A source of amusement and controversy alike in the past three academic years, the app Yik Yak has been neither since classes began this fall. In August, Yik Yak announced an overhaul, eliminating much of the anonymity that characterized the earlier versions of the app. 

Yik Yak was originally launched in the fall of 2013 by Tyler Droll, Douglas Warstler—who has since been ousted from the company and settled out of court—and Brooks Buffington, all of whom attended Furman University in South Carolina together. 

At Bowdoin, the app caused stir during the winter of this past year and elicited a response from President Clayton Rose in a campus-wide email on two separate occasions. 

This year, the app’s update has coincided with a dramatic decline in use on Bowdoin’s campus. Yik Yak users (or “Yakkers”) now have to create a personal handle to post on the app which allows users to chat privately with one another. The changes also included an overhaul of the interface design.

David Berlin ’19 believes that these changes have caused the considerable decline in popularity amongst Bowdoin students. 

“I think the formatting of the updated app is much more confusing,” he said. “[The username] kind of defeats the purpose of being anonymous.” 

While the app provided some harmless levity at points last year, it gained notoriety because of the disagreements it hosted, many of which devolved into ad hominem attacks. In the aftermath of the “gangster” party, Rose criticized students’ use of the app. 

“In situations like this, there is no place for the cesspool that is created by Yik Yak and other forms of anonymous postings,” he wrote in his email to campus.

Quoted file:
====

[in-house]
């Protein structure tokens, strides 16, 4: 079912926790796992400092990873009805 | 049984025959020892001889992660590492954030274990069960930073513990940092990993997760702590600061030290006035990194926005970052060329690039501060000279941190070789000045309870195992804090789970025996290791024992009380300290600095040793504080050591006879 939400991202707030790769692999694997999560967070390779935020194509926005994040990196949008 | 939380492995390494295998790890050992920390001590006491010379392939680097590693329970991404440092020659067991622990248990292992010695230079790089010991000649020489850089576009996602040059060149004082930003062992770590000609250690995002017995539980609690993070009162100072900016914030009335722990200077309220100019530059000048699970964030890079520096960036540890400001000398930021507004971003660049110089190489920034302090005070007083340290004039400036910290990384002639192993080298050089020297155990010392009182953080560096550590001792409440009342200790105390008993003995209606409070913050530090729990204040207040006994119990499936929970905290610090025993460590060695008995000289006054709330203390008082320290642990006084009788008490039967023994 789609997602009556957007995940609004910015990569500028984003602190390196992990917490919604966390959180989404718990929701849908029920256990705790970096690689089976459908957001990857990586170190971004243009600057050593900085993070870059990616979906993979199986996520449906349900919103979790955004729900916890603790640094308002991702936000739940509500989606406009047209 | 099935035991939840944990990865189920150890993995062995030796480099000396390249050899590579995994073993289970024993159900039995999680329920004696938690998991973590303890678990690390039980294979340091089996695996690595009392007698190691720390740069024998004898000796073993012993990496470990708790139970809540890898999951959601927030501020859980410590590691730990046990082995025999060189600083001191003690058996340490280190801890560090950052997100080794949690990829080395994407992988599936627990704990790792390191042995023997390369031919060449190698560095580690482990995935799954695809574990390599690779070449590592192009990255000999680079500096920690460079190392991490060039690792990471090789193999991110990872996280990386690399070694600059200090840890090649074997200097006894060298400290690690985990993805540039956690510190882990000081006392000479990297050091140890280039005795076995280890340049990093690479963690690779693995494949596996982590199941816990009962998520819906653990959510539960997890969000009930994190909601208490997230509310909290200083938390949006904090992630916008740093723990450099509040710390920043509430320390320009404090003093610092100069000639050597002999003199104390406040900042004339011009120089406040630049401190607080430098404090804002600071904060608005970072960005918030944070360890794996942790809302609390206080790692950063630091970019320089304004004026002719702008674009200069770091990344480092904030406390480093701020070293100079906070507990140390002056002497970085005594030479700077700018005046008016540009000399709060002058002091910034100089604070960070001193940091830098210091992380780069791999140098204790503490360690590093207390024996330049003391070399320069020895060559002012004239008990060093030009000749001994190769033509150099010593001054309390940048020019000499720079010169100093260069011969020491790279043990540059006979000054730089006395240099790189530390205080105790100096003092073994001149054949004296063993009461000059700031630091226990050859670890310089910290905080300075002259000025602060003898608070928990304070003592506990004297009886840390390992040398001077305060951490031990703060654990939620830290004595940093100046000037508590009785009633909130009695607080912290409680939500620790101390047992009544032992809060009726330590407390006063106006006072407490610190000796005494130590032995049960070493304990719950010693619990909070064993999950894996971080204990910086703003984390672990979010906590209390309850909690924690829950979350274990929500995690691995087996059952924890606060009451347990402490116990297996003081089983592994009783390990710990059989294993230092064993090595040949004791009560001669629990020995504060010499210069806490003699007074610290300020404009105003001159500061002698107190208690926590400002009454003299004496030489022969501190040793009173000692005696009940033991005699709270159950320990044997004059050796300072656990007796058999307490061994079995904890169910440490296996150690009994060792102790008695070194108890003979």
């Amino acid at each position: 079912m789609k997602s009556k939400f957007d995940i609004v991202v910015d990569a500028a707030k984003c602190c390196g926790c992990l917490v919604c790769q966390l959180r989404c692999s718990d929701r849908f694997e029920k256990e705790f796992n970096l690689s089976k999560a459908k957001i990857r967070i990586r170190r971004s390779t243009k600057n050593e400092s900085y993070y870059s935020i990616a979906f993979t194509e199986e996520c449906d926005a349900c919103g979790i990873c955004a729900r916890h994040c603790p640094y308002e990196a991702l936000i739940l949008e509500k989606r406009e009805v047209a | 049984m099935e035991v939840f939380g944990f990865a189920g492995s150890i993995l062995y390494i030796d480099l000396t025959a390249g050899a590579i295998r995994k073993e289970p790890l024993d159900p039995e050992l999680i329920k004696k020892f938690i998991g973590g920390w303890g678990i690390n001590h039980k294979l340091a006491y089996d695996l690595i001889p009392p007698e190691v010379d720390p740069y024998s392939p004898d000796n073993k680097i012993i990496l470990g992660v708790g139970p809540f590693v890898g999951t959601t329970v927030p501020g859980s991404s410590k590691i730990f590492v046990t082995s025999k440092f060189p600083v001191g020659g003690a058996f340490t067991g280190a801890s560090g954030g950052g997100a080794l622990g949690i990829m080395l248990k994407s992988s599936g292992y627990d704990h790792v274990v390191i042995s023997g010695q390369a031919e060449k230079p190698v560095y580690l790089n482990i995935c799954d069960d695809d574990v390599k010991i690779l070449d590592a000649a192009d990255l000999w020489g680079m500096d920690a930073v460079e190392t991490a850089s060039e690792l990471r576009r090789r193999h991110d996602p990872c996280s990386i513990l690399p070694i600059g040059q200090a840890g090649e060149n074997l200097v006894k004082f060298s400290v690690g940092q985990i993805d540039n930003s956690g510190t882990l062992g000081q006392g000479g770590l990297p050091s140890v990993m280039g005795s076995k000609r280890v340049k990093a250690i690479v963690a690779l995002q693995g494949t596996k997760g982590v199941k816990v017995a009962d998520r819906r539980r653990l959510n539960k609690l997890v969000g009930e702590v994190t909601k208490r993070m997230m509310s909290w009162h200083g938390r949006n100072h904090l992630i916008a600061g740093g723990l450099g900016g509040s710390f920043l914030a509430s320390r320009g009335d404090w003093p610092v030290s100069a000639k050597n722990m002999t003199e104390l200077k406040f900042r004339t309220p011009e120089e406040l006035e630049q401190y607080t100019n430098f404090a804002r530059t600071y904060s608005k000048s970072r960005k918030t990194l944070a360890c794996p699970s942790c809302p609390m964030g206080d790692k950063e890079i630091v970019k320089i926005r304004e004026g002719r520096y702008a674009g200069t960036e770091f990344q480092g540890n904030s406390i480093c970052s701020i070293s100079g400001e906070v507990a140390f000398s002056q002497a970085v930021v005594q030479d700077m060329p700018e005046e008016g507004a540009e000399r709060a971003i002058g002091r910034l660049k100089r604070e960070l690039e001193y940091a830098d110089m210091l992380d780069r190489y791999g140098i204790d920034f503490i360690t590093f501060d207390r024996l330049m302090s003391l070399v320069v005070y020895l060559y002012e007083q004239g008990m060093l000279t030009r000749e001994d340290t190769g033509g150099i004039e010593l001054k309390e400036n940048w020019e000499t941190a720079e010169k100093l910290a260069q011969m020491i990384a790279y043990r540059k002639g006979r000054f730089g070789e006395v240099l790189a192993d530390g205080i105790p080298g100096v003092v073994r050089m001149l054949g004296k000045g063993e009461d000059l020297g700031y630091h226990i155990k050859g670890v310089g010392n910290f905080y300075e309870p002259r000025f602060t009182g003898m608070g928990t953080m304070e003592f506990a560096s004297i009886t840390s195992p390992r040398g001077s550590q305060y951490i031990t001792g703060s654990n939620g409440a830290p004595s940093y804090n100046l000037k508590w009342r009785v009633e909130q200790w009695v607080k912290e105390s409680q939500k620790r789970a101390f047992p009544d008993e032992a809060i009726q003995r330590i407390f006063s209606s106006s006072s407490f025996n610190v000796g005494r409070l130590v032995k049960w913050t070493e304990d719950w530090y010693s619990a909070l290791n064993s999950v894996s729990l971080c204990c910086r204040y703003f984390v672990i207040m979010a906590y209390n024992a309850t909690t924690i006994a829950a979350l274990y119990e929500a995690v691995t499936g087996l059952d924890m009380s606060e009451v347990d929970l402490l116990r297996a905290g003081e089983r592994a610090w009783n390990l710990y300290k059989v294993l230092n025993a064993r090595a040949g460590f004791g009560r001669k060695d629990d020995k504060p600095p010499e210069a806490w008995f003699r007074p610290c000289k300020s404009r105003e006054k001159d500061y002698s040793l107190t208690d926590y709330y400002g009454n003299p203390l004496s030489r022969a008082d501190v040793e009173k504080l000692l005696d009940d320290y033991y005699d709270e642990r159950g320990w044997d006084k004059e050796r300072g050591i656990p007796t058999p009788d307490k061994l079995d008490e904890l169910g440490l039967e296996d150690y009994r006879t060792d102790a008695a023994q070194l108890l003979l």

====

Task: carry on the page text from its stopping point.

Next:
He addressed the campus again in February after the “tequila” party, writing: “Yik Yak is a place for misinformation and for ignorant and hurtful comments that stereotype, marginalize, and threaten. And it is also where students are unfairly criticized for acts they did not commit.” 

Due to the app’s contentious nature, some students are grateful that Yik Yak is no longer rife with posts. Emilie Montgomery ’18, who deleted the app after her first year, was frustrated by the ways in which it could become an outlet for ignorance. 

“Last year, it purely became a place where people could make sexist comments, racist comments or just offensive jokes without having to face any backlash, and I just don’t think that’s something that this campus is really about,” she said. “I think that it’s better to just not use it at all than to have people say stupid things on it.”

Emma Newbery ’19 agreed.

“I just think it really encourages cowardice on campus and people are able to say a lot of stuff because they don’t have to stand behind their opinions,” she said. “So I think it’s a stupid application and no one should use it.” 

Whether the app will make a comeback at Bowdoin is still unknown, but for now the campus appears to have lost an outlet for divisive discourse and squirrel jokes alike.